none
I have been contacted via email and requested to complete a Microsoft Deployment Summary, is this a scam or is this a valid Microsoft request.

    Question

  • For several weeks now my client has been receiving emails from a person claiming to be a consultant for Microsoft. This person is requesting that my client fill out this elaborate spreadsheet which is titled, "Deployment Summary". I have been working IT for almost 20 years and have never encountered anything of this nature before now. My instincts say not to trust this person and to ignore this request.  

    I have searched the web and read many different responses to the question on if this is or is not a scam but have not been able to find a clear answer. 

    Some of the tech sites mention the possibility of this being a legit request, yet some of the forums mention that it is a scam. 

    Is there an authoritative source for a clear answer?  Can anyone provide the definitive answer to this situation?


    Richard Tamboli

    Friday, March 03, 2017 10:01 PM

Answers

  • Richard,

    Think of it this way:

    Whats gonna happen if you delete it and ignore it?  If its legit, at some point Microsoft would contact your client in other ways.  If its a scam, you did the right thing.

    Whats gonna happen if you reply?  If its legit, Microsoft would probably STILL contact your client in other ways.  If its a scam, there is no going back and all that info is screwed.

    Put those ways, your best bet is clearly the ignore route.

    Andrew

    P.S.  I say this because I actually receive emails similar to that from Microsoft that are actually legit... and... I receive them that are fake.  I generally wait until Microsoft calls or contacts me further, often using a backup email address I have provided, but occasionally a phone.  However, I would still lean towards them being fake.

    • Marked as answer by Ricit Tuesday, March 07, 2017 12:00 PM
    Friday, March 03, 2017 10:44 PM

All replies

  • Hi Ricit.

    Your client should check all the email message's headers to verify where and who that message is coming from.
    As far as I know, Microsoft does not send that kind of request and that spreadsheet could even contain a macro virus: if you client does not know that person, the obvious suggestion is to ignore that message and delete it.
    You can always contact Microsoft Support at https://support.microsoft.com/en-us and have the correct information about that.

    Bye.


    Luigi Bruno
    MCP, MCTS, MOS, MTA

    Friday, March 03, 2017 10:04 PM
    Moderator
  • Microsoft does send out licensing and compliance validations.

    I have been working with many customers who have had licensing checks to validate if there purchases are complaint with Microsoft license agreements. This check exists of filling out a MS excel spread sheet with all your licensed products and counts.

    If you are in doubt that this is not a valid MS compliance review contact your local MS license support and validate the requestor.


    MCSA exchange 2016 | MCTS exchange 2013 | MCTS-MCITP exchange 2010 | MCTS-MCITP Exchange: 2007 | MCSA Messaging: 2003 | MCP windows 2000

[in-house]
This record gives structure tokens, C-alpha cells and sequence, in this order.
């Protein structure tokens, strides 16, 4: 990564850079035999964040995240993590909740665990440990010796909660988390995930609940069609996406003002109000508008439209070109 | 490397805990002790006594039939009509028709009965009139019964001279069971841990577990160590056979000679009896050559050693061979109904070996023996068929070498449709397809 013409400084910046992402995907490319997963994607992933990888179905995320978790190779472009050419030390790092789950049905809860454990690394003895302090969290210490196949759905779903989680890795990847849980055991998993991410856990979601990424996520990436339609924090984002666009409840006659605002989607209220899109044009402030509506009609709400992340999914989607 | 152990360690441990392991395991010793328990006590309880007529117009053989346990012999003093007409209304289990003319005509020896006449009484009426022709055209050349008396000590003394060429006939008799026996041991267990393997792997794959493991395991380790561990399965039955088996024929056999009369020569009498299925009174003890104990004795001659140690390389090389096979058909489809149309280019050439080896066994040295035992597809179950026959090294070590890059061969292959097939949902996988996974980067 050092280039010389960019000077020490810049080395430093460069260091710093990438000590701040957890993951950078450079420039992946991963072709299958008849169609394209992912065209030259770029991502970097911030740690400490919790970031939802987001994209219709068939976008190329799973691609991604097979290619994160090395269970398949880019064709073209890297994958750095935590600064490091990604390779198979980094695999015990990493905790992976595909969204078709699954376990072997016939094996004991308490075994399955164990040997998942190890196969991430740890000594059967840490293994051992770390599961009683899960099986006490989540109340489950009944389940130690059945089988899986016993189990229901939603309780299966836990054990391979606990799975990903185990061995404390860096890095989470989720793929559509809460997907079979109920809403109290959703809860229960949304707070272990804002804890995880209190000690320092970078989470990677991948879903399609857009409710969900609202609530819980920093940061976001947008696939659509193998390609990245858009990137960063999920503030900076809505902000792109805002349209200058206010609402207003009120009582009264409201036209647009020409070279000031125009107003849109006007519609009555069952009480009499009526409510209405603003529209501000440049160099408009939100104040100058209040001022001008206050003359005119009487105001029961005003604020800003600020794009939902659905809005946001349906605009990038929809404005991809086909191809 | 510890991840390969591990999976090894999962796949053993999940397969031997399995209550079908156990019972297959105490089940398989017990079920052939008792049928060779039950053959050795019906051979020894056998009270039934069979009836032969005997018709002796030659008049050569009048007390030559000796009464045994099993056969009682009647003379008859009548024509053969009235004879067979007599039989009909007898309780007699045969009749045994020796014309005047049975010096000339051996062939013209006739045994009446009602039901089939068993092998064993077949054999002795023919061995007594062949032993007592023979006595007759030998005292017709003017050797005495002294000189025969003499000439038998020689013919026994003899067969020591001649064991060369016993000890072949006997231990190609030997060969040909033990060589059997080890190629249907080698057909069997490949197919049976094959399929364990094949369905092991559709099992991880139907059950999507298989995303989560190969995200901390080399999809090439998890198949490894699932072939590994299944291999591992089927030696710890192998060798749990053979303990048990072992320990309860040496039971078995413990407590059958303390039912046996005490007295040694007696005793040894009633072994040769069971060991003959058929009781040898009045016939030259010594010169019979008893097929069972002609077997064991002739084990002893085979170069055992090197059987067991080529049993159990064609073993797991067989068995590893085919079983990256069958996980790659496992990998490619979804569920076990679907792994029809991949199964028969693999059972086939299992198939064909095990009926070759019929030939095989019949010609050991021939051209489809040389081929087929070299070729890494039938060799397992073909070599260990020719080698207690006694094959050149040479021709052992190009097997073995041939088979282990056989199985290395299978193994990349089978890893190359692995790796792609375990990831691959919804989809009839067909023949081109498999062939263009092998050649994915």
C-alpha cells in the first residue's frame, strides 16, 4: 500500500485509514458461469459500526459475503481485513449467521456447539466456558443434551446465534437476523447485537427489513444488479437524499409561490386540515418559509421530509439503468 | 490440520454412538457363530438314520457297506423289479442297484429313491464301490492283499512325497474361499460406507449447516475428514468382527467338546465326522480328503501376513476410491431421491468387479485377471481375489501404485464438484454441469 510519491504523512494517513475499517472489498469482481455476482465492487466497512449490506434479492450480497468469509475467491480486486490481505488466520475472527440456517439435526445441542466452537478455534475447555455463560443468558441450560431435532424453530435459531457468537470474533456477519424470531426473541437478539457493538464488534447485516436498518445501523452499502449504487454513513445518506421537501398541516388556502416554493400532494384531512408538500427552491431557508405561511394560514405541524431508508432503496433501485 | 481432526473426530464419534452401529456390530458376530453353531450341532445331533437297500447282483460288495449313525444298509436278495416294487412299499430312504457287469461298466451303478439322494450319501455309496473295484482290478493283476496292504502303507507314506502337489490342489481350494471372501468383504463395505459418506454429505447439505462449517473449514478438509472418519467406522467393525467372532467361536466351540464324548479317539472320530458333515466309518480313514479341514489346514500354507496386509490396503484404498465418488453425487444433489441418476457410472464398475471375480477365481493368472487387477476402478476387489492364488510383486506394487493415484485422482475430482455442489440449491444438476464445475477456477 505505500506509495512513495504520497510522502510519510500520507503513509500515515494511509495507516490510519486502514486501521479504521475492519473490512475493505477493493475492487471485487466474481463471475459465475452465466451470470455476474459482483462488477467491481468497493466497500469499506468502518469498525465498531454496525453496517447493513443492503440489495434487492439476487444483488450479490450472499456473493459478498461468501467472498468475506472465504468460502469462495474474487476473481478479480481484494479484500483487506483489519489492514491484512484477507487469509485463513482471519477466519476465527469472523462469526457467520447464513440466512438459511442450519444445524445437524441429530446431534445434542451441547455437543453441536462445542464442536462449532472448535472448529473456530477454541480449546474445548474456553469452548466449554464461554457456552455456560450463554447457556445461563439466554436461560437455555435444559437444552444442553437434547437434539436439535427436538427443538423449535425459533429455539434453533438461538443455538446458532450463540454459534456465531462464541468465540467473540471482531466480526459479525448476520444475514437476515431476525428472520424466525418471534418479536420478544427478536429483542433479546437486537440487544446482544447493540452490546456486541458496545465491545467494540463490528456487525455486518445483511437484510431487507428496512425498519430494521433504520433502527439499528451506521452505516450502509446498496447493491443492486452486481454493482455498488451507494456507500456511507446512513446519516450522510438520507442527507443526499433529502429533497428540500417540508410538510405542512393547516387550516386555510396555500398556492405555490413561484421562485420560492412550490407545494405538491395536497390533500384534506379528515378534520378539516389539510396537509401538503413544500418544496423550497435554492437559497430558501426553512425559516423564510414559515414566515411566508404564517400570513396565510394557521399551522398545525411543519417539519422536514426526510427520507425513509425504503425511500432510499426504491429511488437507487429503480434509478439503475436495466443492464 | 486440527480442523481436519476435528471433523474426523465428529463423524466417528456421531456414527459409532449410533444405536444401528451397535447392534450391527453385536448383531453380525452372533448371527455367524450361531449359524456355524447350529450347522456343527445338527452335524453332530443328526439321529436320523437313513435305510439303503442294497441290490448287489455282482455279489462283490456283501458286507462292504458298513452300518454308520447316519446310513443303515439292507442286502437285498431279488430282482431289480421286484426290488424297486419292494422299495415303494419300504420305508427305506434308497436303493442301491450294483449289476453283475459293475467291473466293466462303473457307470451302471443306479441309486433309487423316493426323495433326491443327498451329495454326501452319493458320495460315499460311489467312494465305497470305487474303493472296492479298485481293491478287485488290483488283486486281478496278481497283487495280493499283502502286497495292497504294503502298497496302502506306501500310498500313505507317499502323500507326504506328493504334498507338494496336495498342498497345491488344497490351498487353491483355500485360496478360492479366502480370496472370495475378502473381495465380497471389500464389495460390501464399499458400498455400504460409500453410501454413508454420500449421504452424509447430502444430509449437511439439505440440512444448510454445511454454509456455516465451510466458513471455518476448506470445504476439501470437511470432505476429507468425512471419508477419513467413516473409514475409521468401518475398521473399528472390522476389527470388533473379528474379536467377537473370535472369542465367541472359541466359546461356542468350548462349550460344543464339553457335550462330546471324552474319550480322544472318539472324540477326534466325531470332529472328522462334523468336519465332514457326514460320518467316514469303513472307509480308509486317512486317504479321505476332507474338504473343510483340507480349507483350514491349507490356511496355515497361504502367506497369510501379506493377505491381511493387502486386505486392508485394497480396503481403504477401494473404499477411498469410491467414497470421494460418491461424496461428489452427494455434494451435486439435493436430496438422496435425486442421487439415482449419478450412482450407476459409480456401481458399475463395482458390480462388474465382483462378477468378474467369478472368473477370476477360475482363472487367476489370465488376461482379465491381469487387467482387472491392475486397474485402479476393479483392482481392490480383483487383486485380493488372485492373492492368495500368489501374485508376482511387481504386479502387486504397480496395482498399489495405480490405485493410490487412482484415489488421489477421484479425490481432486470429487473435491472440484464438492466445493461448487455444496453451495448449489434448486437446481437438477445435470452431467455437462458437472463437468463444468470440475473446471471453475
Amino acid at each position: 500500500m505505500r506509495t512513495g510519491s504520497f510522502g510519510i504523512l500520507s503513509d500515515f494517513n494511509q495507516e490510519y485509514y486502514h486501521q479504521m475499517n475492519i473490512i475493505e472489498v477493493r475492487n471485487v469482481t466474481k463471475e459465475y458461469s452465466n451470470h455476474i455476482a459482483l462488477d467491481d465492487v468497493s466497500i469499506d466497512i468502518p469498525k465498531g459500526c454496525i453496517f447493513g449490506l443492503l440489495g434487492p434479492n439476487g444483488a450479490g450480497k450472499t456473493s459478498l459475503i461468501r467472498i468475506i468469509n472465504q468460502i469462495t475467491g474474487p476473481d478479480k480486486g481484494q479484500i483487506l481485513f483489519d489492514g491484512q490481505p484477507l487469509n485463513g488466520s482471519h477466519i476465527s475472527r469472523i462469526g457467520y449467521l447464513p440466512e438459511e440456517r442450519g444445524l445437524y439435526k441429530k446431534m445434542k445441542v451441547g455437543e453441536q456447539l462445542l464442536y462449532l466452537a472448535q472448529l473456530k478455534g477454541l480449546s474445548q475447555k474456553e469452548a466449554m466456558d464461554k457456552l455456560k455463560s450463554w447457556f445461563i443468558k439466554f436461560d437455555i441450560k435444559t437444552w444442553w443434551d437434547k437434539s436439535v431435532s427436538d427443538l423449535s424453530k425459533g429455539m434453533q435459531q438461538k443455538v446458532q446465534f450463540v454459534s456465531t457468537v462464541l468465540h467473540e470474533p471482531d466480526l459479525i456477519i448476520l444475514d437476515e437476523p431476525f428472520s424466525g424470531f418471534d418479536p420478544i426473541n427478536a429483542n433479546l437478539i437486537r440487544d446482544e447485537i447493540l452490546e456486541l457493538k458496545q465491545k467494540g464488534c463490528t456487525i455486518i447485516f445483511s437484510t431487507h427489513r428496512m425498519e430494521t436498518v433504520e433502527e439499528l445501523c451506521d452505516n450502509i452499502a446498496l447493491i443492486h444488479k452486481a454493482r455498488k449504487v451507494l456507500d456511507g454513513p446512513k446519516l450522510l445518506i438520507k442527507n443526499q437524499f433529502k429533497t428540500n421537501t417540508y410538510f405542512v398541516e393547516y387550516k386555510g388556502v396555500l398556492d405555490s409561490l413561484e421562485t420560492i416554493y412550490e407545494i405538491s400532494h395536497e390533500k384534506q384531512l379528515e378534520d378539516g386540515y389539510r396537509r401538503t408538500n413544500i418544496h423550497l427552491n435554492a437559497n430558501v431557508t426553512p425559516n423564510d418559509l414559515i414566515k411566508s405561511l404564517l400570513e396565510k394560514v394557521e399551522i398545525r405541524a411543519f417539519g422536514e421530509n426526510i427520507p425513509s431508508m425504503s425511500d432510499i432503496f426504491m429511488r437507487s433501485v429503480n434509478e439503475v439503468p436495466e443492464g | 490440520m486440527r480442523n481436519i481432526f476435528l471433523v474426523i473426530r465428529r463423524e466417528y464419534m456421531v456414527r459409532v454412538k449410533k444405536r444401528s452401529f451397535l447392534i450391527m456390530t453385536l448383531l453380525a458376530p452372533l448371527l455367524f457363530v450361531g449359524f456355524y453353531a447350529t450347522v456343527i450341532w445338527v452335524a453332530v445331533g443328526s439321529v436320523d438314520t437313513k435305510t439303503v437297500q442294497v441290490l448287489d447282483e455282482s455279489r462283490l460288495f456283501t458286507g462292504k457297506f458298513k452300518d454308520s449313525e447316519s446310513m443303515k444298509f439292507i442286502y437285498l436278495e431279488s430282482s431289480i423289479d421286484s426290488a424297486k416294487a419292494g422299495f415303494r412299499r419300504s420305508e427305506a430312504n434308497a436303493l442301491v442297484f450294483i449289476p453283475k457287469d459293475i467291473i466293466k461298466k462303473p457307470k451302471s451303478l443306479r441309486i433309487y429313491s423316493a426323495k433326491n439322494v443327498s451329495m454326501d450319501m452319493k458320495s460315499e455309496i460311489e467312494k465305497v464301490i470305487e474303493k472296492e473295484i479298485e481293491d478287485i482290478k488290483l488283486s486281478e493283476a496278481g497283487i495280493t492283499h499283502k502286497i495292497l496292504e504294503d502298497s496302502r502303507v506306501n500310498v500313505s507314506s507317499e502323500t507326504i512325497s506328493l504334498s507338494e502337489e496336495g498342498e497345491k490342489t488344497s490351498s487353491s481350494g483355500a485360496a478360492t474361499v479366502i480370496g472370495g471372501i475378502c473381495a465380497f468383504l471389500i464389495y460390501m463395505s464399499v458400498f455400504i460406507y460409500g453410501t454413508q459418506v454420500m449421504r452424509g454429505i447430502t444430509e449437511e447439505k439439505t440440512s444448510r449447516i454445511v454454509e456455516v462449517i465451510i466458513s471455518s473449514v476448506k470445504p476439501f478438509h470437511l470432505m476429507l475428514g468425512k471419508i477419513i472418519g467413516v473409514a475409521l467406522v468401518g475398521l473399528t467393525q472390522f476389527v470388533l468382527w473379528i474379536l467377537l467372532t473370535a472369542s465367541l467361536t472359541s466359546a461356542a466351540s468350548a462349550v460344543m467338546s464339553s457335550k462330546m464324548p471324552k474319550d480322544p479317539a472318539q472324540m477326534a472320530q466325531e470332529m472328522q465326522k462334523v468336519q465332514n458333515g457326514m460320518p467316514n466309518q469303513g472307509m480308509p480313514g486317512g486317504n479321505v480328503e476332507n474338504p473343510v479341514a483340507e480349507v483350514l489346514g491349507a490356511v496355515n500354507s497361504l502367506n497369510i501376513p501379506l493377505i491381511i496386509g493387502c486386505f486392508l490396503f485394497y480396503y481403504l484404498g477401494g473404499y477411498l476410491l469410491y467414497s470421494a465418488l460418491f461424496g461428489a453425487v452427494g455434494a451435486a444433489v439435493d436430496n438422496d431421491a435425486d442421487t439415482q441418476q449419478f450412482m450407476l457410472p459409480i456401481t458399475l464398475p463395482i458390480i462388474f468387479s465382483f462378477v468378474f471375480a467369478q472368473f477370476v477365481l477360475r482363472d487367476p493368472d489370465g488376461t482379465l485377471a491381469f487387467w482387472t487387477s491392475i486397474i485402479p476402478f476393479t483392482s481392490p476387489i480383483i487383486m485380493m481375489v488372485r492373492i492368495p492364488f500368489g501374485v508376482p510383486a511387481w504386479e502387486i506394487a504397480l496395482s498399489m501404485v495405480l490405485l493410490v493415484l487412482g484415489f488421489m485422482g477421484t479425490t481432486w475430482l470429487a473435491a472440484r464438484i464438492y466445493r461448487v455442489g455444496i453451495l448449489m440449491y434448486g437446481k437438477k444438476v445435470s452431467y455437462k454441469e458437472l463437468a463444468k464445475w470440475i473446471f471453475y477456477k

Friday, March 03, 2017 10:19 PM
  • For several weeks now my client has been receiving emails from a person claiming to be a consultant for Microsoft. This person is requesting that my client fill out this elaborate spreadsheet which is titled, "Deployment Summary". I have been working IT for almost 20 years and have never encountered anything of this nature before now. My instincts say not to trust this person and to ignore this request.  

    I have searched the web and read many different responses to the question on if this is or is not a scam but have not been able to find a clear answer. 

    Some of the tech sites mention the possibility of this being a legit request, yet some of the forums mention that it is a scam. 

    Is there an authoritative source for a clear answer?  Can anyone provide the definitive answer to this situation?


    Richard Tamboli

    This is what I am talking about. Two responses both have complete opposite advice. I believe that calling Microsoft is most likely the best solution. 

    Thank you for taking the time to respond. 


    Richard Tamboli

    Friday, March 03, 2017 10:32 PM
  • Richard,

    Think of it this way:

    Whats gonna happen if you delete it and ignore it?  If its legit, at some point Microsoft would contact your client in other ways.  If its a scam, you did the right thing.

    Whats gonna happen if you reply?  If its legit, Microsoft would probably STILL contact your client in other ways.  If its a scam, there is no going back and all that info is screwed.

    Put those ways, your best bet is clearly the ignore route.

    Andrew

    P.S.  I say this because I actually receive emails similar to that from Microsoft that are actually legit... and... I receive them that are fake.  I generally wait until Microsoft calls or contacts me further, often using a backup email address I have provided, but occasionally a phone.  However, I would still lean towards them being fake.

    • Marked as answer by Ricit Tuesday, March 07, 2017 12:00 PM
    Friday, March 03, 2017 10:44 PM
  • Afraid there is no forum for this. The only definitive answer can come from Microsoft. Anonymous forums replies would be opinions at best.

    https://support.microsoft.com/en-us

     

     

     



    Regards, Dave Patrick ....
    Microsoft Certified Professional
    Microsoft MVP [Windows Server] Datacenter Management

    Disclaimer: This posting is provided "AS IS" with no warranties or guarantees, and confers no rights.


    Friday, March 03, 2017 10:44 PM
    Moderator